Harare - The International Monetary Fund (IMF) is expecting modest recovery for Africa this year after the region notched up economic growth of 3.8% in 2015, managing director Christine Lagarde said in Nigeria on Wednesday.
She said “growth in sub-Saharan Africa (has been) driven by an extraordinary combination of improved policies, stronger institutions, high commodity prices, and high capital inflows” for over 10 years.
However, the region has now “entered a different phase, where commodity prices and capital flows are far less supportive”. This poses growth constraints for economies in the region such as Nigeria and others that are reliant on commodities.
Nigeria is Africa's biggest economy, followed by South Africa in second position. Lagarde said the economic outlook for Nigeria has weakened with growth in 2015 estimated at 3.2%.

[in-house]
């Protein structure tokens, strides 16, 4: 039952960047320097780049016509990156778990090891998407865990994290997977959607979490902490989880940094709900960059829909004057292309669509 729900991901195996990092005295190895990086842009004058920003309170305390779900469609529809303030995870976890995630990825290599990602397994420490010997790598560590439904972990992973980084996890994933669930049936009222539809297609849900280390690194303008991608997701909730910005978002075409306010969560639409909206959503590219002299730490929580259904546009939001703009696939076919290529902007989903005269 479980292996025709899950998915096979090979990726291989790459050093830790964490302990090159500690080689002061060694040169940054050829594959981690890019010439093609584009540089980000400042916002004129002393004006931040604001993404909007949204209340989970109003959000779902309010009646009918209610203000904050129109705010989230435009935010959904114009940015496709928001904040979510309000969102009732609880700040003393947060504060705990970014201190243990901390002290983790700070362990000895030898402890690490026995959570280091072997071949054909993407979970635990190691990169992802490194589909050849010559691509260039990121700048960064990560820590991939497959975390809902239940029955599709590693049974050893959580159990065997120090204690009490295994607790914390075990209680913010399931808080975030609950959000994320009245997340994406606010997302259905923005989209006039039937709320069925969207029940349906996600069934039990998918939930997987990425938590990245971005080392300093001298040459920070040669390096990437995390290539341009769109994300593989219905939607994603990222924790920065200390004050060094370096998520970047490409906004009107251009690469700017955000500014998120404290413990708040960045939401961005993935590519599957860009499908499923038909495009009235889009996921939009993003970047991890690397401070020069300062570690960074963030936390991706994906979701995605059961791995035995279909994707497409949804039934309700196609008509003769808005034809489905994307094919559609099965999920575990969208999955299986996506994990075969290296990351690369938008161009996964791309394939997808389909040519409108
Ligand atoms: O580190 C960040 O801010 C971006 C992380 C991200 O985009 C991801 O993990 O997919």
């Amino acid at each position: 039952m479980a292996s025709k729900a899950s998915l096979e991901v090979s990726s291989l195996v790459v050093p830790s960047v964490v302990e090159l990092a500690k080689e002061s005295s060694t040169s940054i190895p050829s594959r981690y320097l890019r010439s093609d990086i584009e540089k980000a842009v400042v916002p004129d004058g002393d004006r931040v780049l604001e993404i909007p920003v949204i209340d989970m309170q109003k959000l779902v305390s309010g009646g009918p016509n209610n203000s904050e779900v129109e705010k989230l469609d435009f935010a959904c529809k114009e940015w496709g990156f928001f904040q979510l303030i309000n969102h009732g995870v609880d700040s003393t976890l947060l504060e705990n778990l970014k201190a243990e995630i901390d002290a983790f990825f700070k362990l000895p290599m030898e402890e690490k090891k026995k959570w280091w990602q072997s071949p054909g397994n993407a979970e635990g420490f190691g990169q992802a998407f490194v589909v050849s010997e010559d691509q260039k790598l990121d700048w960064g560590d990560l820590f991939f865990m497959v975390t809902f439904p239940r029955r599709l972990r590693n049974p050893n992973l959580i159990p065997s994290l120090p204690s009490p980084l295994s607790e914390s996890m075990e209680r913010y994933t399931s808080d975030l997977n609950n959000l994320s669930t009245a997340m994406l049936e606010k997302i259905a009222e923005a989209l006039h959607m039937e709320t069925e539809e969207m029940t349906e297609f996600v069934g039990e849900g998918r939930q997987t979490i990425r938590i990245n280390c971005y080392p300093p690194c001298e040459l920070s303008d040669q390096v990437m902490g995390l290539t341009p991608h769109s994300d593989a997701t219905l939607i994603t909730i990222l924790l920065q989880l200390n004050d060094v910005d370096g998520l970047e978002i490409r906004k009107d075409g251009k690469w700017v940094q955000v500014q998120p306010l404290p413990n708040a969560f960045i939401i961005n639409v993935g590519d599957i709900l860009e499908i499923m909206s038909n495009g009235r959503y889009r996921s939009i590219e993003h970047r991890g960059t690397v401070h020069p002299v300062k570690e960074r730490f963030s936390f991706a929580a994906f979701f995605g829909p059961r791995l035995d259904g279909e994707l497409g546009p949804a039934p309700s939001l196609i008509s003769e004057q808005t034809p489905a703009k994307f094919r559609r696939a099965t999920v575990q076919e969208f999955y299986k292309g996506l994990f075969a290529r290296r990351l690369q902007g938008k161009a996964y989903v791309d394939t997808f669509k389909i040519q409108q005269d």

"For a country with a rapidly increasing population, this means almost no real economic growth in per capita terms," she said in an address during her visit to the West African nation.
She advised that "hard decisions will need to be taken on revenue, expenditure, debt, and investment going forward" to help grow the Nigerian economy, which is facing a slowdown from low oil prices.
Strengthening Nigeria’s external position is also seen as an immediate policy priority, given “the massive fall in oil prices - which is expected to continue”.
Lagarde said this could only be achieved through measures such as “flexible exchange rate and disciplined fiscal policies, as well as implementing structural reforms” to boost external competitiveness.
“Additional exchange rate flexibility - both up or down - can help soften the impact of external shocks, make output and employment less volatile, and help build external reserves. It can also help avoid the need for costly foreign exchange restrictions - which should, in any case, remain temporary,” added Lagarde.